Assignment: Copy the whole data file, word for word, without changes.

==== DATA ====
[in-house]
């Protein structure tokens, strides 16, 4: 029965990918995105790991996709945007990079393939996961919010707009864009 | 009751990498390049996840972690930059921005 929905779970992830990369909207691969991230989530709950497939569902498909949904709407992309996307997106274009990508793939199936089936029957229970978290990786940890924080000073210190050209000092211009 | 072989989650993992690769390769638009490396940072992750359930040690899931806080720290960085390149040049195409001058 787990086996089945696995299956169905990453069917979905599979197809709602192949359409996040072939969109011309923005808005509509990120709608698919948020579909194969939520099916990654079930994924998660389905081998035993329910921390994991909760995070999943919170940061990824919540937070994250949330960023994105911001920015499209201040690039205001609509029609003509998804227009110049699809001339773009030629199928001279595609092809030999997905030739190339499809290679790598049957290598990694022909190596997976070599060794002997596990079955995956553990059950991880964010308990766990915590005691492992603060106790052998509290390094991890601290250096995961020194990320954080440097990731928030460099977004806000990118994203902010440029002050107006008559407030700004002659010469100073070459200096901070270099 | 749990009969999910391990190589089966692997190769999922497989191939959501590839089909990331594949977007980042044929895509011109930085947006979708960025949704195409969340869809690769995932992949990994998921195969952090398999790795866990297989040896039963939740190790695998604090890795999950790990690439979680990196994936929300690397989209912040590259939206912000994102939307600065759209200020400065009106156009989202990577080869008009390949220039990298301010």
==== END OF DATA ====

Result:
[in-house]
């Protein structure tokens, strides 16, 4: 029965990918995105790991996709945007990079393939996961919010707009864009 | 009751990498390049996840972690930059921005 929905779970992830990369909207691969991230989530709950497939569902498909949904709407992309996307997106274009990508793939199936089936029957229970978290990786940890924080000073210190050209000092211009 | 072989989650993992690769390769638009490396940072992750359930040690899931806080720290960085390149040049195409001058 787990086996089945696995299956169905990453069917979905599979197809709602192949359409996040072939969109011309923005808005509509990120709608698919948020579909194969939520099916990654079930994924998660389905081998035993329910921390994991909760995070999943919170940061990824919540937070994250949330960023994105911001920015499209201040690039205001609509029609003509998804227009110049699809001339773009030629199928001279595609092809030999997905030739190339499809290679790598049957290598990694022909190596997976070599060794002997596990079955995956553990059950991880964010308990766990915590005691492992603060106790052998509290390094991890601290250096995961020194990320954080440097990731928030460099977004806000990118994203902010440029002050107006008559407030700004002659010469100073070459200096901070270099 | 749990009969999910391990190589089966692997190769999922497989191939959501590839089909990331594949977007980042044929895509011109930085947006979708960025949704195409969340869809690769995932992949990994998921195969952090398999790795866990297989040896039963939740190790695998604090890795999950790990690439979680990196994936929300690397989209912040590259939206912000994102939307600065759209200020400065009106156009989202990577080869008009390949220039990298301010």